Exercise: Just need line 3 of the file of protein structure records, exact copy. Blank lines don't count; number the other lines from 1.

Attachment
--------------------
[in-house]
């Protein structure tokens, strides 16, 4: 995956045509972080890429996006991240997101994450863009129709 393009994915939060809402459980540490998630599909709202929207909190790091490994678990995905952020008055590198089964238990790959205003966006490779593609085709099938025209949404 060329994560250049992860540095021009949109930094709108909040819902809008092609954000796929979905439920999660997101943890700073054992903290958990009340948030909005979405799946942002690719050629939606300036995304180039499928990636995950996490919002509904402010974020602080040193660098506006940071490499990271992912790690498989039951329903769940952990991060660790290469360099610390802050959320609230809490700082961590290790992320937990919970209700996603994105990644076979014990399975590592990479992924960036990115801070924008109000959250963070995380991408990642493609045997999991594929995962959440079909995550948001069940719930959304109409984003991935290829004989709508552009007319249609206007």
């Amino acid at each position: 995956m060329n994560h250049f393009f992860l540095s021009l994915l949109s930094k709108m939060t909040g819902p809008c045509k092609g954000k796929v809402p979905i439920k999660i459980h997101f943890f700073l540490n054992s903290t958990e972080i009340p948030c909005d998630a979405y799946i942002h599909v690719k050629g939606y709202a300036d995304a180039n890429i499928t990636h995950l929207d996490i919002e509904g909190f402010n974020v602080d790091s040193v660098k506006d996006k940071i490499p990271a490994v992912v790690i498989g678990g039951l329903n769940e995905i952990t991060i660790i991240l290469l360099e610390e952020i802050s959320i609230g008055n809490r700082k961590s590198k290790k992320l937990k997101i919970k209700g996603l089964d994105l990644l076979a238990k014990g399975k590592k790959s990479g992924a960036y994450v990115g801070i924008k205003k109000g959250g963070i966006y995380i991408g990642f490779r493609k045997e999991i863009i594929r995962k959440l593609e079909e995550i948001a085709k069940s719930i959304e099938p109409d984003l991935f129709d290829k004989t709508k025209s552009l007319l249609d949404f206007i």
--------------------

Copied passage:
């Amino acid at each position: 995956m060329n994560h250049f393009f992860l540095s021009l994915l949109s930094k709108m939060t909040g819902p809008c045509k092609g954000k796929v809402p979905i439920k999660i459980h997101f943890f700073l540490n054992s903290t958990e972080i009340p948030c909005d998630a979405y799946i942002h599909v690719k050629g939606y709202a300036d995304a180039n890429i499928t990636h995950l929207d996490i919002e509904g909190f402010n974020v602080d790091s040193v660098k506006d996006k940071i490499p990271a490994v992912v790690i498989g678990g039951l329903n769940e995905i952990t991060i660790i991240l290469l360099e610390e952020i802050s959320i609230g008055n809490r700082k961590s590198k290790k992320l937990k997101i919970k209700g996603l089964d994105l990644l076979a238990k014990g399975k590592k790959s990479g992924a960036y994450v990115g801070i924008k205003k109000g959250g963070i966006y995380i991408g990642f490779r493609k045997e999991i863009i594929r995962k959440l593609e079909e995550i948001a085709k069940s719930i959304e099938p109409d984003l991935f129709d290829k004989t709508k025209s552009l007319l249609d949404f206007i």